Worst still, the major event that dominated the media and public space on the day of ‘climate protest’ was the verdict by presidential election petition tribunal which shot down the petitions filed by the PDP and its presidential candidate, Alhaji Atiku Abubakar, over the 2019 polls.

       Similarly, two states that had been worst hit by floods in recent times – Bayelsa and Kogi –were so engrossed in the preparation for governorship election. The issue of climate change was not meant to be at the front burner for obvious reasons,,. elections!

       Where were the pro-Buhari/pro-Atiku and their likes.  I was wondering why they were not willing to encourage the Nigerian teenagers to equally protest the climate change phenomenon while the event lasted. Oh, they didn’t want to be accused of sabotaging the government! They were, however, quick to arrange one-million-man march in support of their protagonists at the slightest mobilisation. Nay, the security challenge the nation presently faces won’t allow such for it may be hijacked by hoodlums. Usually the common refrain! 

       Yes, President Muhammadu Buhari was at the United Nations General Assembly’s summit where he told the world what Nigeria intended doing for its populace suffering perennial flood disasters and other related calamities.

       Specifically, he assured that his administration is more prepared to reverse the negative trend of climate change.

       He said: “I want to announce that the government of Nigeria will develop a more robust sectoral action plan, and expand the scope of our Sovereign Green Bonds in line with our intended upward review of Nigeria’s NDC’s towards the inclusion of the water and waste sectors by 2020.

       “In the energy sector, Nigeria is presently diversifying its energy sources from dependence on gas-powered system to hydro, solar, wind, biomass and nuclear sources. Specifically, Nigeria is progressively working to realize 30 per cent energy efficiency and renewable energy mix by 2030. This is envisaged to lead to 179 million tons of carbon dioxide reduction per annum by 2030”.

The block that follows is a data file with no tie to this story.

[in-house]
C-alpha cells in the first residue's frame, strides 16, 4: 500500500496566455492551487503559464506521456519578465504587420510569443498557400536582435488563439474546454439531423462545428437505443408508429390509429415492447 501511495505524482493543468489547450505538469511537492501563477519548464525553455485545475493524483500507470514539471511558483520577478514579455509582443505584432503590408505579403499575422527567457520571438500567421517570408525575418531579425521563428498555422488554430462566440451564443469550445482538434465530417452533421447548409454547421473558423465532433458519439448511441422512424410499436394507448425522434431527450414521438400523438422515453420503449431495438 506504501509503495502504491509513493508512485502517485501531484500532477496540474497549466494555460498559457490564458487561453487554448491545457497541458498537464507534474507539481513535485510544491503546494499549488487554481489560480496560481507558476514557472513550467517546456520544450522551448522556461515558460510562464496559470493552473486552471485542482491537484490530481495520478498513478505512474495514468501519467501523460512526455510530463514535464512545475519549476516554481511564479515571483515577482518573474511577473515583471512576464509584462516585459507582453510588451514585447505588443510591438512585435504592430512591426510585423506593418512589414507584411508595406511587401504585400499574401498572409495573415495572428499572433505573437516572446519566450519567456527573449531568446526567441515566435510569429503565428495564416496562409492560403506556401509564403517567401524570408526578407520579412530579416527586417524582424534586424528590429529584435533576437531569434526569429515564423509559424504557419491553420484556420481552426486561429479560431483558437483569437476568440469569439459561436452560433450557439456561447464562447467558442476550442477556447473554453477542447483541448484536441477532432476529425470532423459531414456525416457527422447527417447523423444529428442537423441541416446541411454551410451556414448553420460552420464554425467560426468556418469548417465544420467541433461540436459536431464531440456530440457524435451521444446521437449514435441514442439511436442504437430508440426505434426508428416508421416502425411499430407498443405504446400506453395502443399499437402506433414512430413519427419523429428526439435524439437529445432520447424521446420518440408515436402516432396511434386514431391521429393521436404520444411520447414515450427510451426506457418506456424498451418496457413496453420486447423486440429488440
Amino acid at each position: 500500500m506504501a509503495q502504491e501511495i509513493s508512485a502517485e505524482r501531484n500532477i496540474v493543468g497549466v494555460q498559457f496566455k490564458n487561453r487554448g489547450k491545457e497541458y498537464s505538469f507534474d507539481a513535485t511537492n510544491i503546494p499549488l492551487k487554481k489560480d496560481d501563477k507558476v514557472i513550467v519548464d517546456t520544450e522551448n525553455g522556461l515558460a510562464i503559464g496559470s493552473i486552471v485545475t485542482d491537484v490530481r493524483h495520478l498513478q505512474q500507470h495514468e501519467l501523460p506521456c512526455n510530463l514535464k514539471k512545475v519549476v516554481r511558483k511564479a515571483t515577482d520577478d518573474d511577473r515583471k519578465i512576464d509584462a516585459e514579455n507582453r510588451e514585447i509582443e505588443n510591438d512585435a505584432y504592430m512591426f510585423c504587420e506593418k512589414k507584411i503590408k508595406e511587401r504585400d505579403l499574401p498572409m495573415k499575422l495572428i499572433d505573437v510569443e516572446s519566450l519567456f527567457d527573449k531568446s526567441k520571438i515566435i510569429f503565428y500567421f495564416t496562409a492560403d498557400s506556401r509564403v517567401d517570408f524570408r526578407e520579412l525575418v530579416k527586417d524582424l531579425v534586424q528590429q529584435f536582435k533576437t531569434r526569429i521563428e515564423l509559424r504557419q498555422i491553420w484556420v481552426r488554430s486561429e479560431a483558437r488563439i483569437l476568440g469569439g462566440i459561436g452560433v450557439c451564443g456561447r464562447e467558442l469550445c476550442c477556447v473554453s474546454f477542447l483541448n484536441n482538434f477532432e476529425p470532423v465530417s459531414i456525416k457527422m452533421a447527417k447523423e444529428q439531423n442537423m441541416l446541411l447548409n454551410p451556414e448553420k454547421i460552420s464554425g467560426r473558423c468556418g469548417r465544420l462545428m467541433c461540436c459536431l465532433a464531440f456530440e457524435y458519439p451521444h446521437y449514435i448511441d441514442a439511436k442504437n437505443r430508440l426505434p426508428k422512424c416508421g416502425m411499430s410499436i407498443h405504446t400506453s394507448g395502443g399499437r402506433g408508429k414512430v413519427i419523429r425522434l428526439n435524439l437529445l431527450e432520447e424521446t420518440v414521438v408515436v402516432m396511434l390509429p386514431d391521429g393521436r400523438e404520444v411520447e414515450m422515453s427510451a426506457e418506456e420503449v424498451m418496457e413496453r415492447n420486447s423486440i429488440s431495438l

Like German leader, Angela Merkel, the Nigerian leader has set a target. But, the salient question is how achievable is the goal? Greta has led the way and it will be a big shame if we cannot follow through and hold our government accountable on this natural menace called climate change.

      It’s high time we gave our youth the opportunity of a life time by letting them act where necessary rather than making them timid before their counterparts the world over.

       But wait a minute!  It should be noted that it’s not all about negativity among Nigeria’s teenagers. Quite recently, some young Nigerians showed how creative they can be. An instance of eight teenagers from northern Nigeria making science fiction movies using a broken smart phone is something to cheer about. It’s interesting to note that the same medium (YouTube) through which they access pornography which is capable of wrecking their morality is being employed by these creative youngsters to showcase their talents. What else can we ask for?

       The Nigerian child is gifted and should be allowed to flourish like his/her counterpart in other climes. We have thousands of Greta in this country and we must not kill their initiative to make and cause positive things happen.

       The society which creates Hadiza and Kosisochukwu needs to retrace and redirect its steps and straighten the system for a guaranteed future. As parents and leaders, we must elect to do things rightly for the unborn generations to get it right. Our future can only be bright to the extent that we work towards making it so.

Abdulrauf , editor Blueprint newspapers is on internship at the Deutsche Welle, Bonn, Germany.